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Energy saving strategies for HVAC systems

One of the most effective ways to address building’s energy and resource performance is by making them smart. For instance, Infosys employs the latest smart building practices for all its campuses across India. Punit Desai, Senior Manager with the Green Initiatives Team at Infosys, explains how energy saving intelligence or energy saving strategy can be built into building operations.

Automated energy saving strategies

The energy saving strategies for building air conditioning systems focusing mainly on the air handling system’s operation and control. A smart building using a combination of controllers, sensors, actuators, feedbacks, and energy saving intelligence makes the HVAC operation most energy efficient. Mentioned below are some of the strategies that have been incorporated at Infosys buildings with their real time performance data. These automated energy saving strategies and smart operations have helped us save as well as manage energy for HVAC, computing (UPS), lighting, raw power and water management.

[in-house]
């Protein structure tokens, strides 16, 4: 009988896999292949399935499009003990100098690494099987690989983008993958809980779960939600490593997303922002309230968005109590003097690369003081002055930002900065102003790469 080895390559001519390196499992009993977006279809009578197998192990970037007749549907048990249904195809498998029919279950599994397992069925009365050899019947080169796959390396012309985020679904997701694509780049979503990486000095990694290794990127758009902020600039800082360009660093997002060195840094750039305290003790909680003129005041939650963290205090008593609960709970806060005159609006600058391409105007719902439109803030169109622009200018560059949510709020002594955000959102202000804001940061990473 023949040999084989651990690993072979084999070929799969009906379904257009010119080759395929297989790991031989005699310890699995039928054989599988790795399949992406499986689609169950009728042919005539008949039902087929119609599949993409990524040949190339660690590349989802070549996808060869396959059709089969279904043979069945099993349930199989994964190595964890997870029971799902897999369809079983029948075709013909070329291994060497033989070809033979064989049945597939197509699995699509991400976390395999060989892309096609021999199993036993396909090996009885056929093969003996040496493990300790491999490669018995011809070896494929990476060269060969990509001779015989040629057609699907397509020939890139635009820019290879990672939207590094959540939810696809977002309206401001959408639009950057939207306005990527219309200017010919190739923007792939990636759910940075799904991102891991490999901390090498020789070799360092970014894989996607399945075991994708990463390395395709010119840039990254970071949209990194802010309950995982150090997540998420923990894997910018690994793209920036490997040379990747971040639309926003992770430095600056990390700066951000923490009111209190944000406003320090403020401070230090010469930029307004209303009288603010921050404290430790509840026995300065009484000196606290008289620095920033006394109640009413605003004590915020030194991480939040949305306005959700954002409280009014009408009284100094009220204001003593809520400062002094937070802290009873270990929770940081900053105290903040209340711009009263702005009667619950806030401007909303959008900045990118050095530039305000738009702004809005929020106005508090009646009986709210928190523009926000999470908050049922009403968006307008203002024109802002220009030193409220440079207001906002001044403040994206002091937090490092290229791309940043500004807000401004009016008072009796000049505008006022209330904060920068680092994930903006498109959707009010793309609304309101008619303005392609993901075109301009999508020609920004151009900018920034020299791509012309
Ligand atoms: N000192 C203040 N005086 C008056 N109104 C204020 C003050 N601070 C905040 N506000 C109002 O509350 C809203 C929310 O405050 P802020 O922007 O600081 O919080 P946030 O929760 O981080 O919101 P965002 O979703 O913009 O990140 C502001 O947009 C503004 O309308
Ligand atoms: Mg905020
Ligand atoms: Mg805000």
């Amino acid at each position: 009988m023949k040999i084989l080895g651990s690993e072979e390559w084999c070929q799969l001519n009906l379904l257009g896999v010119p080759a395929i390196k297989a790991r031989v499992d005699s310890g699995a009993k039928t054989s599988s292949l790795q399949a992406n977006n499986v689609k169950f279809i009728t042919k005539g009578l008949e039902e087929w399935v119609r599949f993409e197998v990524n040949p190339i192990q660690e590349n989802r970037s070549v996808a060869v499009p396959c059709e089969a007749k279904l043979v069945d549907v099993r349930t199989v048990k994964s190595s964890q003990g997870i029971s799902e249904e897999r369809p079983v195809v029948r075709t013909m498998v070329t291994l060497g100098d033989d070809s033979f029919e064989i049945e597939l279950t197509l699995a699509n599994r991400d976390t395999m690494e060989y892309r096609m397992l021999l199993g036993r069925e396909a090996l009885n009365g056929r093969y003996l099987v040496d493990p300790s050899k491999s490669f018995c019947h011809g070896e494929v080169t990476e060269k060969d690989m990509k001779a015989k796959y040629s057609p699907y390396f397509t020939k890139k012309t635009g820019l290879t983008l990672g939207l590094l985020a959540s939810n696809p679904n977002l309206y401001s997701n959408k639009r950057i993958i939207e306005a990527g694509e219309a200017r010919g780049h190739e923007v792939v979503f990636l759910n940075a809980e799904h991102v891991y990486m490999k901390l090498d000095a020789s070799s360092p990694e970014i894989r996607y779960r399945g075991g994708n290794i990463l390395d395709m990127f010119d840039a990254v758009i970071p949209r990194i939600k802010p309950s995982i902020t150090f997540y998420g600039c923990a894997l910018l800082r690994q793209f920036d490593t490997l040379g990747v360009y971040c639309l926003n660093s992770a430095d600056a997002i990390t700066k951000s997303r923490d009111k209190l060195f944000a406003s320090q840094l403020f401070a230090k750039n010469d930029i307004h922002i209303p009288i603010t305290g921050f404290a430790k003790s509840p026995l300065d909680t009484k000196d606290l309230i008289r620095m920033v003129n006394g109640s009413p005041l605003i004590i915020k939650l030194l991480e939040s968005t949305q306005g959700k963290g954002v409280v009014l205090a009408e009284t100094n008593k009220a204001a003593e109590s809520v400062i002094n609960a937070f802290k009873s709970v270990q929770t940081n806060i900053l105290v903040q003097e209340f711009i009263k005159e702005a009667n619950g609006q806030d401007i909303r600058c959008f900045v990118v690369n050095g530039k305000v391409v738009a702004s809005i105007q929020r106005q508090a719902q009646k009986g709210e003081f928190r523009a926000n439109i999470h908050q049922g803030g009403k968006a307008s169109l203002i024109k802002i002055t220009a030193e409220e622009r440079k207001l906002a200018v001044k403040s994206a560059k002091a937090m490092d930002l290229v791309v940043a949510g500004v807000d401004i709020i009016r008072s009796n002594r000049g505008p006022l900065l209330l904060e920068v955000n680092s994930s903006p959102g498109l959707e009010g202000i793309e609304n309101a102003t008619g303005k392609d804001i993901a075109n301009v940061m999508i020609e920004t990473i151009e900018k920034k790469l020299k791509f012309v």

Occupancy based control for HVAC in meeting rooms and cabins

Use of occupancy sensors to control lighting is a common practice in most buildings. At Infosys, we use the same occupancy information to control HVAC in meeting rooms and cabins. Meeting rooms and cabinsmostly have standalone air terminal units like thermadiffusers, VAVs or chilled beams and these spaces offer maximum occupancy diversity. The occupancy information is used to re-set the setpoint to a standby mode setpoint. Our proposed standby mode setpoint is 27deg C with a time delay band i.e.,in case the meeting room or the cabin or conference room is not occupied for 10 minutes the air-conditioning setpiontin the space will be reset to 27deg C. This strategy is expected to be more efficient than temperature based control as it is a quicker reacting system (based on occupancy sensor).

Optimal start strategy for air handling units

Conventionally, during start up the AHUs run without having the desired temperature of chilled water. This ends up being a non-productive operation as the AHUs operate at full speed without being able to provide any cooling. Each day this was an average of 30 minutes of operation. We changed this operation using our smart building system by opening up the AHU cooling coil valves at start to allow chilled water flow through them. The AHU fan starts only after the desired chilled water temperature has been achieved through the chiller plant. By applying this control strategy, for an operation for 10 hours a day, the saving in the AHU fan power translates into an average of 5%.

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